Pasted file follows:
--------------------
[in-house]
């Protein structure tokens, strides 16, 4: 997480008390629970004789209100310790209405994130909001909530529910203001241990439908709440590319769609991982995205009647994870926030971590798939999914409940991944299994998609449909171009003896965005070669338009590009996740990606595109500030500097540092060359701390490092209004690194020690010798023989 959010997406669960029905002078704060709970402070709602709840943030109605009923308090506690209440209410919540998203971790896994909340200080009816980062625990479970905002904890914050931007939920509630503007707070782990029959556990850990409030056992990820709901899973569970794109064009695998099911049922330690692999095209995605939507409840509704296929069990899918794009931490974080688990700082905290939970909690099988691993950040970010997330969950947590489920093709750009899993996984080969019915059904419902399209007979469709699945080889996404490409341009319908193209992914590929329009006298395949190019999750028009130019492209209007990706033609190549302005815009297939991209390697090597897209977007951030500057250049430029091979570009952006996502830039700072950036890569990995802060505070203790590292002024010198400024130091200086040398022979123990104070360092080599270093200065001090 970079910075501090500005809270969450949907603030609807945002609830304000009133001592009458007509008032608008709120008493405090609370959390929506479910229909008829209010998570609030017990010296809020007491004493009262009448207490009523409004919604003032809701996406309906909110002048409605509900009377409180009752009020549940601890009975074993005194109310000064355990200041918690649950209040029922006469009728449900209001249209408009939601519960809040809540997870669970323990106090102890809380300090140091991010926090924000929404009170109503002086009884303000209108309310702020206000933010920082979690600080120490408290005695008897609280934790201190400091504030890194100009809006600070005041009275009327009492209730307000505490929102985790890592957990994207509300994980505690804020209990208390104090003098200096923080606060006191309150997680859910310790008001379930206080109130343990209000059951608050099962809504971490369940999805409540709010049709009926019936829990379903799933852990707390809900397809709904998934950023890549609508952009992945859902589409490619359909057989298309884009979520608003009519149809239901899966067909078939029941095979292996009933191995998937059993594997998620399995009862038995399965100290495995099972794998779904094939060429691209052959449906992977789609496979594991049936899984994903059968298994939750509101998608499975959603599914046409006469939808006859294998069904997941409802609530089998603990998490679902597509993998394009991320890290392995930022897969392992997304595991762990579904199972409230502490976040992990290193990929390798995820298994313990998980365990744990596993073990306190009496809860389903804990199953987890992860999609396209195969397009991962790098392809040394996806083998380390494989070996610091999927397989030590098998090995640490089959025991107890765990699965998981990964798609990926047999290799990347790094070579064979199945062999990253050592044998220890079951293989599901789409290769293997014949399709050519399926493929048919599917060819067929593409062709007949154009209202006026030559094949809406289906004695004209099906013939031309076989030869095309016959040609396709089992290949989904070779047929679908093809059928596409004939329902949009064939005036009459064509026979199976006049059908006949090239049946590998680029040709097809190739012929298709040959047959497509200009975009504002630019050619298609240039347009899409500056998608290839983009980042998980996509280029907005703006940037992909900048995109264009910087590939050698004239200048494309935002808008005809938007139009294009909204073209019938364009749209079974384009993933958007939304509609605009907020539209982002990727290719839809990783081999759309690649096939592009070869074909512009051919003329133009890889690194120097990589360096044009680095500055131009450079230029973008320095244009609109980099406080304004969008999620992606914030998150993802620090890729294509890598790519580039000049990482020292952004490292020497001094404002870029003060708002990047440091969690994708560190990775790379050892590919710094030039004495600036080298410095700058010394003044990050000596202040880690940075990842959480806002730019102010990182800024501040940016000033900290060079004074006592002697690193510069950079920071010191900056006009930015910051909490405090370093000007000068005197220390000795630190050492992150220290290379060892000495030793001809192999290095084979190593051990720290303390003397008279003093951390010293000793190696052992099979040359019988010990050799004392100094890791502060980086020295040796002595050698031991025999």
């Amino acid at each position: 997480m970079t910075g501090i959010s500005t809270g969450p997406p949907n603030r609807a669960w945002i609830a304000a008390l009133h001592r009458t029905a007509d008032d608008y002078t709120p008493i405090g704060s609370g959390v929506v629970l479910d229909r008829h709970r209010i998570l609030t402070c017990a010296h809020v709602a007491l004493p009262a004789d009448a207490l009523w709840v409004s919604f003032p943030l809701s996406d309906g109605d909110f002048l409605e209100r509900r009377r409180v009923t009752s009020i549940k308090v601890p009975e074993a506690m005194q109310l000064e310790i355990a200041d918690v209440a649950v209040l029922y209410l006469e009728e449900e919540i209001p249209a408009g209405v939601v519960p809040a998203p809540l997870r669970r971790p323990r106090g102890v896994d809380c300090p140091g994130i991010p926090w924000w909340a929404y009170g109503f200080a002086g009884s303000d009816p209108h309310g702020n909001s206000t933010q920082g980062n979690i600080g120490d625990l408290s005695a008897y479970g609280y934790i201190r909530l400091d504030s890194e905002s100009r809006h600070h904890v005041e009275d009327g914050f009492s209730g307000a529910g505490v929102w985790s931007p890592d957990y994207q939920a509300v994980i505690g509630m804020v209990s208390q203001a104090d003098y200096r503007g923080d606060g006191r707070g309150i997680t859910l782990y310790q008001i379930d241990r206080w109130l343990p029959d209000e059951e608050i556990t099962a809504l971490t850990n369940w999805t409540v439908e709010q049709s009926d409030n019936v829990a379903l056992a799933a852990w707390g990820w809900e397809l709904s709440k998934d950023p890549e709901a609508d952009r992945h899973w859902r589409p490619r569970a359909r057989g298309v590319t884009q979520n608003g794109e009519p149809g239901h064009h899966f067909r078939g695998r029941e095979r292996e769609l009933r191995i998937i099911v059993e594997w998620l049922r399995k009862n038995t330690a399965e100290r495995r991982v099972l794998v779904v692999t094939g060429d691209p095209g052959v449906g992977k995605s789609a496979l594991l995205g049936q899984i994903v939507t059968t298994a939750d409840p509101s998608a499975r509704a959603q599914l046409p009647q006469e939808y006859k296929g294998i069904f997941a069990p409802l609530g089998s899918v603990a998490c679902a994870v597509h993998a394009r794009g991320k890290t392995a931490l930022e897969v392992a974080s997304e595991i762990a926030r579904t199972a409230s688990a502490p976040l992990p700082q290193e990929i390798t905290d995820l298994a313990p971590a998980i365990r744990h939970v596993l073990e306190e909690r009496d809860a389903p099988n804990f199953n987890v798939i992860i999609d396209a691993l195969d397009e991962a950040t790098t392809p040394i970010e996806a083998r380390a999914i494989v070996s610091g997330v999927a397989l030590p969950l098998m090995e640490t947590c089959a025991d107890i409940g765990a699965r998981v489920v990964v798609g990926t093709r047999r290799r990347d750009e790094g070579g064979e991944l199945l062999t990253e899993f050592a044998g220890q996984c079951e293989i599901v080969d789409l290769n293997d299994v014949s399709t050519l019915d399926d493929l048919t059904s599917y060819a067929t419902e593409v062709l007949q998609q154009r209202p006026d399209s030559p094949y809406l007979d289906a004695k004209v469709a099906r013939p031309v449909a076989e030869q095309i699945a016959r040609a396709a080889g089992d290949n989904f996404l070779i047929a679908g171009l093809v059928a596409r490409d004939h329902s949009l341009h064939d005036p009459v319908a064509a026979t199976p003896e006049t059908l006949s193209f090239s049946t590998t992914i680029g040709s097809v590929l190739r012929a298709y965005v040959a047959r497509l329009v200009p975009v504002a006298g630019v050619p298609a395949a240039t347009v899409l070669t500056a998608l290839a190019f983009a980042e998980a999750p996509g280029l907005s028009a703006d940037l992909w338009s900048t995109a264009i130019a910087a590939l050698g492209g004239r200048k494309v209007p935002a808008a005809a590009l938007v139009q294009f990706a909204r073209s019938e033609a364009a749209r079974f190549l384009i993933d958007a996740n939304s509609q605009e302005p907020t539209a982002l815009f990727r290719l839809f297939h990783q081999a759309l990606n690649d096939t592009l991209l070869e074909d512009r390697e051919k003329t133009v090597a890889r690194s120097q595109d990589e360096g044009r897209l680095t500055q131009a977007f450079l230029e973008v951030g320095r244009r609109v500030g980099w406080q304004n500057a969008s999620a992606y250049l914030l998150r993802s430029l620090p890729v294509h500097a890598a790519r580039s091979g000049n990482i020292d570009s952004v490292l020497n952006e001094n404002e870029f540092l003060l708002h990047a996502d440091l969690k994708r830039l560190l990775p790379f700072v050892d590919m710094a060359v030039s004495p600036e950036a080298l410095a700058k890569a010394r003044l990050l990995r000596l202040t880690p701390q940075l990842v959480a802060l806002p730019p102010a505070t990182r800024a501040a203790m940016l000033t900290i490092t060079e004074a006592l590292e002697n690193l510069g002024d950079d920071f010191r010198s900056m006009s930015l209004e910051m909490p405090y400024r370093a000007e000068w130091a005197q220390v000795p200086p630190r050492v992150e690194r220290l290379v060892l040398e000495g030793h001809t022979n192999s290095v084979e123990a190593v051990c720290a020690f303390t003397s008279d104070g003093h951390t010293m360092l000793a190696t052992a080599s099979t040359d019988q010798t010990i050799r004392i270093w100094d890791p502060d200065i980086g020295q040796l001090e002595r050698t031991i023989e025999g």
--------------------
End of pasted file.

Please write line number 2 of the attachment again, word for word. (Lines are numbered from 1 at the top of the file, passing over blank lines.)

């Protein structure tokens, strides 16, 4: 997480008390629970004789209100310790209405994130909001909530529910203001241990439908709440590319769609991982995205009647994870926030971590798939999914409940991944299994998609449909171009003896965005070669338009590009996740990606595109500030500097540092060359701390490092209004690194020690010798023989 959010997406669960029905002078704060709970402070709602709840943030109605009923308090506690209440209410919540998203971790896994909340200080009816980062625990479970905002904890914050931007939920509630503007707070782990029959556990850990409030056992990820709901899973569970794109064009695998099911049922330690692999095209995605939507409840509704296929069990899918794009931490974080688990700082905290939970909690099988691993950040970010997330969950947590489920093709750009899993996984080969019915059904419902399209007979469709699945080889996404490409341009319908193209992914590929329009006298395949190019999750028009130019492209209007990706033609190549302005815009297939991209390697090597897209977007951030500057250049430029091979570009952006996502830039700072950036890569990995802060505070203790590292002024010198400024130091200086040398022979123990104070360092080599270093200065001090 970079910075501090500005809270969450949907603030609807945002609830304000009133001592009458007509008032608008709120008493405090609370959390929506479910229909008829209010998570609030017990010296809020007491004493009262009448207490009523409004919604003032809701996406309906909110002048409605509900009377409180009752009020549940601890009975074993005194109310000064355990200041918690649950209040029922006469009728449900209001249209408009939601519960809040809540997870669970323990106090102890809380300090140091991010926090924000929404009170109503002086009884303000209108309310702020206000933010920082979690600080120490408290005695008897609280934790201190400091504030890194100009809006600070005041009275009327009492209730307000505490929102985790890592957990994207509300994980505690804020209990208390104090003098200096923080606060006191309150997680859910310790008001379930206080109130343990209000059951608050099962809504971490369940999805409540709010049709009926019936829990379903799933852990707390809900397809709904998934950023890549609508952009992945859902589409490619359909057989298309884009979520608003009519149809239901899966067909078939029941095979292996009933191995998937059993594997998620399995009862038995399965100290495995099972794998779904094939060429691209052959449906992977789609496979594991049936899984994903059968298994939750509101998608499975959603599914046409006469939808006859294998069904997941409802609530089998603990998490679902597509993998394009991320890290392995930022897969392992997304595991762990579904199972409230502490976040992990290193990929390798995820298994313990998980365990744990596993073990306190009496809860389903804990199953987890992860999609396209195969397009991962790098392809040394996806083998380390494989070996610091999927397989030590098998090995640490089959025991107890765990699965998981990964798609990926047999290799990347790094070579064979199945062999990253050592044998220890079951293989599901789409290769293997014949399709050519399926493929048919599917060819067929593409062709007949154009209202006026030559094949809406289906004695004209099906013939031309076989030869095309016959040609396709089992290949989904070779047929679908093809059928596409004939329902949009064939005036009459064509026979199976006049059908006949090239049946590998680029040709097809190739012929298709040959047959497509200009975009504002630019050619298609240039347009899409500056998608290839983009980042998980996509280029907005703006940037992909900048995109264009910087590939050698004239200048494309935002808008005809938007139009294009909204073209019938364009749209079974384009993933958007939304509609605009907020539209982002990727290719839809990783081999759309690649096939592009070869074909512009051919003329133009890889690194120097990589360096044009680095500055131009450079230029973008320095244009609109980099406080304004969008999620992606914030998150993802620090890729294509890598790519580039000049990482020292952004490292020497001094404002870029003060708002990047440091969690994708560190990775790379050892590919710094030039004495600036080298410095700058010394003044990050000596202040880690940075990842959480806002730019102010990182800024501040940016000033900290060079004074006592002697690193510069950079920071010191900056006009930015910051909490405090370093000007000068005197220390000795630190050492992150220290290379060892000495030793001809192999290095084979190593051990720290303390003397008279003093951390010293000793190696052992099979040359019988010990050799004392100094890791502060980086020295040796002595050698031991025999």